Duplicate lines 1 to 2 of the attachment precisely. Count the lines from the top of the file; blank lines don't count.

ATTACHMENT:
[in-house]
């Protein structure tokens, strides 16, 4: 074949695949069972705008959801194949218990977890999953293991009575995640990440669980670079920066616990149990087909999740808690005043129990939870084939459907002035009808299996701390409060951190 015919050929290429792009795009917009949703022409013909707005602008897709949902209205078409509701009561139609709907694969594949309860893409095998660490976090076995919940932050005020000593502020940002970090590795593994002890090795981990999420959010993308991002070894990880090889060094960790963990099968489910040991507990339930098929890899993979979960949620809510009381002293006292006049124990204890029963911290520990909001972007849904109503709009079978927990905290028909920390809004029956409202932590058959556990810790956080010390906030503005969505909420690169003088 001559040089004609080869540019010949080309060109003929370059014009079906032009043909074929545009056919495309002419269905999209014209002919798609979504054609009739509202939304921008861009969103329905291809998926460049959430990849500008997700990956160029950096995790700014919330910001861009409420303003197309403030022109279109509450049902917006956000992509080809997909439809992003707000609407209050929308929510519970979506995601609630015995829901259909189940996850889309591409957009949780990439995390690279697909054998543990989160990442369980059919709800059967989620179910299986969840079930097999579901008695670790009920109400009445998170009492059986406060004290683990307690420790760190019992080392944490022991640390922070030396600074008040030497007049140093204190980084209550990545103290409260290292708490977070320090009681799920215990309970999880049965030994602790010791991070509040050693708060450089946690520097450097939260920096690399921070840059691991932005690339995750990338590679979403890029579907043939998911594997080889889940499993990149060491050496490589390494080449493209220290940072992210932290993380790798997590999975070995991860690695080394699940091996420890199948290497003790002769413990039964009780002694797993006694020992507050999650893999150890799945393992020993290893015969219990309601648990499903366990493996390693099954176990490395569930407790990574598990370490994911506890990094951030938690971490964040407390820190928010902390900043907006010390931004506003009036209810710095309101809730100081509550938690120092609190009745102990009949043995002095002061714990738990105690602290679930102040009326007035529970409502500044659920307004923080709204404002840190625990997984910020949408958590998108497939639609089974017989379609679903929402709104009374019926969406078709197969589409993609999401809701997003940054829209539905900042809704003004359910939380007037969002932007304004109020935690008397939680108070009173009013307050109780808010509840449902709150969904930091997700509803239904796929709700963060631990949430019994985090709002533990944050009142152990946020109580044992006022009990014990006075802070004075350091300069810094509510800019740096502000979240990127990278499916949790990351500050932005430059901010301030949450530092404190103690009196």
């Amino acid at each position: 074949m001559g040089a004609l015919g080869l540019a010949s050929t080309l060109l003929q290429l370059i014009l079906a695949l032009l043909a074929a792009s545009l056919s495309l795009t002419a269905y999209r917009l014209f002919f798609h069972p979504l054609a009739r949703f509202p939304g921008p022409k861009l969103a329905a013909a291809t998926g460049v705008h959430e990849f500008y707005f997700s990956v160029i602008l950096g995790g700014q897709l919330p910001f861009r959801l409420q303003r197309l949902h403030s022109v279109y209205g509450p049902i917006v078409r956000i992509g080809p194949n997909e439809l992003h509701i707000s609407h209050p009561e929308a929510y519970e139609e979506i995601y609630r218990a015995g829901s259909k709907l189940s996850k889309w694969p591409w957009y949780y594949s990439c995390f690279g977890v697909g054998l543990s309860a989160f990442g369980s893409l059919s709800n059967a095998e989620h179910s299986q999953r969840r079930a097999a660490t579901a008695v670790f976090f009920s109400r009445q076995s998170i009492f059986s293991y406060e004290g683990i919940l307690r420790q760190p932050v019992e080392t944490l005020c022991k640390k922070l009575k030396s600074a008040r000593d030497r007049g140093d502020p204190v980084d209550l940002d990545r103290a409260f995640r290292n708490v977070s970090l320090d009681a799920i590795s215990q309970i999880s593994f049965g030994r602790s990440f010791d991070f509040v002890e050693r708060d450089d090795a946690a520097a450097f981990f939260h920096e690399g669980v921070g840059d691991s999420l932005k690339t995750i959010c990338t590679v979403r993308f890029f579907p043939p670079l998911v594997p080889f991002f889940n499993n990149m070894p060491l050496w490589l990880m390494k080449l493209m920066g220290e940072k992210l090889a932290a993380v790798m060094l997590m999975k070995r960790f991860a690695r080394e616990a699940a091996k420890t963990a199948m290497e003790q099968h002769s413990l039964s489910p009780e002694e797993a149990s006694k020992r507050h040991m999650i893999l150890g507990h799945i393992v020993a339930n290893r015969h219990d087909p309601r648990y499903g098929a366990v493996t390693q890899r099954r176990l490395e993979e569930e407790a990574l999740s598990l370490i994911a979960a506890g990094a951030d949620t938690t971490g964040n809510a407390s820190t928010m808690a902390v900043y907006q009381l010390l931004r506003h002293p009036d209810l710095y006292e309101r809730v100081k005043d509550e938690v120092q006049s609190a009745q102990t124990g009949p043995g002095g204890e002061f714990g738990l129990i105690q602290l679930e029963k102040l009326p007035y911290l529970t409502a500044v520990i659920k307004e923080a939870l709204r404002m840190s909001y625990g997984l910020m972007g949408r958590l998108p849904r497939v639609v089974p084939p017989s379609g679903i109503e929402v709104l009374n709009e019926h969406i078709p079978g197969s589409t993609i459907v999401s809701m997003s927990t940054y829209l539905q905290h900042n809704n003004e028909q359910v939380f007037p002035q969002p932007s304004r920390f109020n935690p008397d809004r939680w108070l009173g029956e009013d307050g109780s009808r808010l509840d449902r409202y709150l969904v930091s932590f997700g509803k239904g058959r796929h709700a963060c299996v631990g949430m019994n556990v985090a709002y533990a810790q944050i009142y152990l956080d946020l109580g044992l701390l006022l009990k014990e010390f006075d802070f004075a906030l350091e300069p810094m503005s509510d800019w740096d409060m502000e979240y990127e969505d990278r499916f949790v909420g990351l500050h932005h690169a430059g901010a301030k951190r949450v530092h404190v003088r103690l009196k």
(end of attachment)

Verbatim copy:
[in-house]
């Protein structure tokens, strides 16, 4: 074949695949069972705008959801194949218990977890999953293991009575995640990440669980670079920066616990149990087909999740808690005043129990939870084939459907002035009808299996701390409060951190 015919050929290429792009795009917009949703022409013909707005602008897709949902209205078409509701009561139609709907694969594949309860893409095998660490976090076995919940932050005020000593502020940002970090590795593994002890090795981990999420959010993308991002070894990880090889060094960790963990099968489910040991507990339930098929890899993979979960949620809510009381002293006292006049124990204890029963911290520990909001972007849904109503709009079978927990905290028909920390809004029956409202932590058959556990810790956080010390906030503005969505909420690169003088 001559040089004609080869540019010949080309060109003929370059014009079906032009043909074929545009056919495309002419269905999209014209002919798609979504054609009739509202939304921008861009969103329905291809998926460049959430990849500008997700990956160029950096995790700014919330910001861009409420303003197309403030022109279109509450049902917006956000992509080809997909439809992003707000609407209050929308929510519970979506995601609630015995829901259909189940996850889309591409957009949780990439995390690279697909054998543990989160990442369980059919709800059967989620179910299986969840079930097999579901008695670790009920109400009445998170009492059986406060004290683990307690420790760190019992080392944490022991640390922070030396600074008040030497007049140093204190980084209550990545103290409260290292708490977070320090009681799920215990309970999880049965030994602790010791991070509040050693708060450089946690520097450097939260920096690399921070840059691991932005690339995750990338590679979403890029579907043939998911594997080889889940499993990149060491050496490589390494080449493209220290940072992210932290993380790798997590999975070995991860690695080394699940091996420890199948290497003790002769413990039964009780002694797993006694020992507050999650893999150890799945393992020993290893015969219990309601648990499903366990493996390693099954176990490395569930407790990574598990370490994911506890990094951030938690971490964040407390820190928010902390900043907006010390931004506003009036209810710095309101809730100081509550938690120092609190009745102990009949043995002095002061714990738990105690602290679930102040009326007035529970409502500044659920307004923080709204404002840190625990997984910020949408958590998108497939639609089974017989379609679903929402709104009374019926969406078709197969589409993609999401809701997003940054829209539905900042809704003004359910939380007037969002932007304004109020935690008397939680108070009173009013307050109780808010509840449902709150969904930091997700509803239904796929709700963060631990949430019994985090709002533990944050009142152990946020109580044992006022009990014990006075802070004075350091300069810094509510800019740096502000979240990127990278499916949790990351500050932005430059901010301030949450530092404190103690009196």